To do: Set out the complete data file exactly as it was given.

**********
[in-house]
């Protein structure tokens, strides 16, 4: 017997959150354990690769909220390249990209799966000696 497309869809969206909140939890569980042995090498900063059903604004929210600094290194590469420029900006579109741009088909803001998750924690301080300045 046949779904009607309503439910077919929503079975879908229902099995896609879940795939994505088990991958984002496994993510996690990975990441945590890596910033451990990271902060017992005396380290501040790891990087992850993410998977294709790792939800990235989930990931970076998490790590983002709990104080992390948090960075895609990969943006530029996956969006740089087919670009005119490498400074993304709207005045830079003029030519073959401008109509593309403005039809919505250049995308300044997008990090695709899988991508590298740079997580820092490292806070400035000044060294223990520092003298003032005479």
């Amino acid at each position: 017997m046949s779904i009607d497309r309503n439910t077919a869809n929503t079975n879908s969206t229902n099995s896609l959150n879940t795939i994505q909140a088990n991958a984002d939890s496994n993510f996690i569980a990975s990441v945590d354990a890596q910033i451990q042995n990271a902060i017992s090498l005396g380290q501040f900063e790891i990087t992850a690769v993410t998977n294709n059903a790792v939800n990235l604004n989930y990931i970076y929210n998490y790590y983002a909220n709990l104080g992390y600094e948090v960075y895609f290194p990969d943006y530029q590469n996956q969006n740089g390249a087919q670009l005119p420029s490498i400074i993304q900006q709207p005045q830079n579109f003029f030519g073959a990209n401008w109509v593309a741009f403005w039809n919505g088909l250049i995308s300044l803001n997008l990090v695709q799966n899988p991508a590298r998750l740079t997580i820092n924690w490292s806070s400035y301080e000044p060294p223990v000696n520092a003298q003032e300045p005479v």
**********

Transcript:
[in-house]
């Protein structure tokens, strides 16, 4: 017997959150354990690769909220390249990209799966000696 497309869809969206909140939890569980042995090498900063059903604004929210600094290194590469420029900006579109741009088909803001998750924690301080300045 046949779904009607309503439910077919929503079975879908229902099995896609879940795939994505088990991958984002496994993510996690990975990441945590890596910033451990990271902060017992005396380290501040790891990087992850993410998977294709790792939800990235989930990931970076998490790590983002709990104080992390948090960075895609990969943006530029996956969006740089087919670009005119490498400074993304709207005045830079003029030519073959401008109509593309403005039809919505250049995308300044997008990090695709899988991508590298740079997580820092490292806070400035000044060294223990520092003298003032005479």
């Amino acid at each position: 017997m046949s779904i009607d497309r309503n439910t077919a869809n929503t079975n879908s969206t229902n099995s896609l959150n879940t795939i994505q909140a088990n991958a984002d939890s496994n993510f996690i569980a990975s990441v945590d354990a890596q910033i451990q042995n990271a902060i017992s090498l005396g380290q501040f900063e790891i990087t992850a690769v993410t998977n294709n059903a790792v939800n990235l604004n989930y990931i970076y929210n998490y790590y983002a909220n709990l104080g992390y600094e948090v960075y895609f290194p990969d943006y530029q590469n996956q969006n740089g390249a087919q670009l005119p420029s490498i400074i993304q900006q709207p005045q830079n579109f003029f030519g073959a990209n401008w109509v593309a741009f403005w039809n919505g088909l250049i995308s300044l803001n997008l990090v695709q799966n899988p991508a590298r998750l740079t997580i820092n924690w490292s806070s400035y301080e000044p060294p223990v000696n520092a003298q003032e300045p005479v």